In a 123-page decision issued late Monday, federal judge Andrew S. Hanen ruled that President Obama overstepped his authority in his controversial executive order on immigration, arguing that the Department of Homeland Security does not have the “discretion by law” to grant 4.3 million illegal aliens “legal presence” and “benefits and privileges.” While the White House said it will appeal Hanen’s ruling, the decision’s timing might prove important in the current funding battle in Congress.
“The DHS was not given any ‘discretion by law’ to give 4.3 million removable aliens what the DHS itself labels as ‘legal presence,’” wrote Judge Hanen. “In fact, the law mandates that these illegally-present individuals be removed. The DHS has adopted a new rule that substantially changes both the status and employability of millions. These changes go beyond mere enforcement or even non-enforcement of this nation’s immigration scheme.”
While the president does have the authority to determine the priorities for deportation, Hanen argued, setting up a program that provides them benefits and alters their legal status is an overreach. Hanen faulted the administration for being “disingenuous” in its presentation of the action and said the president condemned his own actions by admitting that he had, in fact, acted to “change the law” via executive order.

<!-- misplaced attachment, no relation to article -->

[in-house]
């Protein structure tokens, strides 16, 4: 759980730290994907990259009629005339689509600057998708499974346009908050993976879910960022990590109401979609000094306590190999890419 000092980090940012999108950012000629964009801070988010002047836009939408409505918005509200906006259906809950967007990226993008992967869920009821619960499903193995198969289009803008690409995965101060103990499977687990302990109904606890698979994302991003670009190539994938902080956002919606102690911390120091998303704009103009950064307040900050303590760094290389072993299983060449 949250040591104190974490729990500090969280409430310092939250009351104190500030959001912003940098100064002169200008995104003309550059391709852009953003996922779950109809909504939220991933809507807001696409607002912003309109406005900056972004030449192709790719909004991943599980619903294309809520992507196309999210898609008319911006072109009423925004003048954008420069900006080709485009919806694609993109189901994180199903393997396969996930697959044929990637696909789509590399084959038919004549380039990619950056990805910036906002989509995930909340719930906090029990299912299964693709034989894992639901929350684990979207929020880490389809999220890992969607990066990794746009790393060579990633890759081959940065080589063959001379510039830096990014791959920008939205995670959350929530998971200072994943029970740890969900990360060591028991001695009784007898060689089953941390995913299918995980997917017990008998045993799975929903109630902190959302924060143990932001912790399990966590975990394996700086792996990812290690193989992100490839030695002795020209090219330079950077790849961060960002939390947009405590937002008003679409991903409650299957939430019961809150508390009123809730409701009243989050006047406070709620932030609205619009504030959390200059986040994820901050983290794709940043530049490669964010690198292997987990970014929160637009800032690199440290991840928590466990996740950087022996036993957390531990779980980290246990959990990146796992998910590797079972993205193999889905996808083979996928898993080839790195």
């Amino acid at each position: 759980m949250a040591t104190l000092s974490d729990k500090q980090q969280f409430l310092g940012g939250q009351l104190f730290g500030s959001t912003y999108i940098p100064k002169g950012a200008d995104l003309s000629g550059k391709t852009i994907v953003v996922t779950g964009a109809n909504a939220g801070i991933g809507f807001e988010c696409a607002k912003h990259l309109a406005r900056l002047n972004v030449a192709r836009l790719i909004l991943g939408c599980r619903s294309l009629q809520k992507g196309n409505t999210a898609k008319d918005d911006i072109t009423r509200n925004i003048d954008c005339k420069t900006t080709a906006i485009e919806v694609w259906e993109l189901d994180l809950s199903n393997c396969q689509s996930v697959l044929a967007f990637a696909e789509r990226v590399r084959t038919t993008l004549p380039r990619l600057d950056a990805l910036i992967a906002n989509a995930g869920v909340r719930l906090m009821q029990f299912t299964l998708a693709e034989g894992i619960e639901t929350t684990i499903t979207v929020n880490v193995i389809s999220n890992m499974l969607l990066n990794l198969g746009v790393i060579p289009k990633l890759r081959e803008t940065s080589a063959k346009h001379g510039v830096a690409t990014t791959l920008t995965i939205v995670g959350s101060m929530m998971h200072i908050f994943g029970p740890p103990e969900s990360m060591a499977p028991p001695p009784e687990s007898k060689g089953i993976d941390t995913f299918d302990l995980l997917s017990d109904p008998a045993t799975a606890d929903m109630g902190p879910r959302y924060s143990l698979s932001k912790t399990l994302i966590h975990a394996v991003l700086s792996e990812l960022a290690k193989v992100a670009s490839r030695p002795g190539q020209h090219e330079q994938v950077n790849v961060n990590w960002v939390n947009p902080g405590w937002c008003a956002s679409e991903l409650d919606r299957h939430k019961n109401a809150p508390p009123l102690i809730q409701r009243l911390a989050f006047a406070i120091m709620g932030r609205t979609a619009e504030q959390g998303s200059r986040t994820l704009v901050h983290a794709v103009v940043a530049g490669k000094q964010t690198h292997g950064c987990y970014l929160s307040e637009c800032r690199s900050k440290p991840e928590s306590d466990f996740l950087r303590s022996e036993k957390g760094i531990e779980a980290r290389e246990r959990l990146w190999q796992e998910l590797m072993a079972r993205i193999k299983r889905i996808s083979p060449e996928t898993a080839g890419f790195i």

Hanen also noted that his halt on the president’s executive action does not mean that 4.3 illegal immigrants would be suddenly deported; instead, he expects the administration will maintain its “status quo”: doing little about immigrants here legally:
The DHS may continue to prosecute or not prosecute these illegally-present individuals, as current laws dictate. This has been the status quote for at least the last five years and there is little-to-no basis to conclude that harm will fall upon the defendents if it is temporarily prohibited from carrying out the […] program.
In a press conference early Tuesday, Press Secretary Josh Earnest said the judge had ruled “wrongly” and defended the president’s “lawful, commonsense” policies:
“Top law enforcement officials, along with state and local leaders across the country, have emphasized that these policies will also benefit the economy and help keep communities safe,” Earnest told reporters. “The district court’s decision wrongly prevents these lawful, commonsense policies from taking effect and the Department of Justice has indicated that it will appeal the decision.”
The Washington Times points out that the ruling will likely play a “major part” in the current DHS funding debate in Congress:
In the immediate sense, the ruling will become a major part of the debate over homeland security funding that has roiled Capitol Hill, with Republicans insisting Mr. Obama’s actions were unconstitutional and should be halted through Congress’s spending power, and Democrats backing their president by filibustering to block funding for the Homeland Security Department altogether.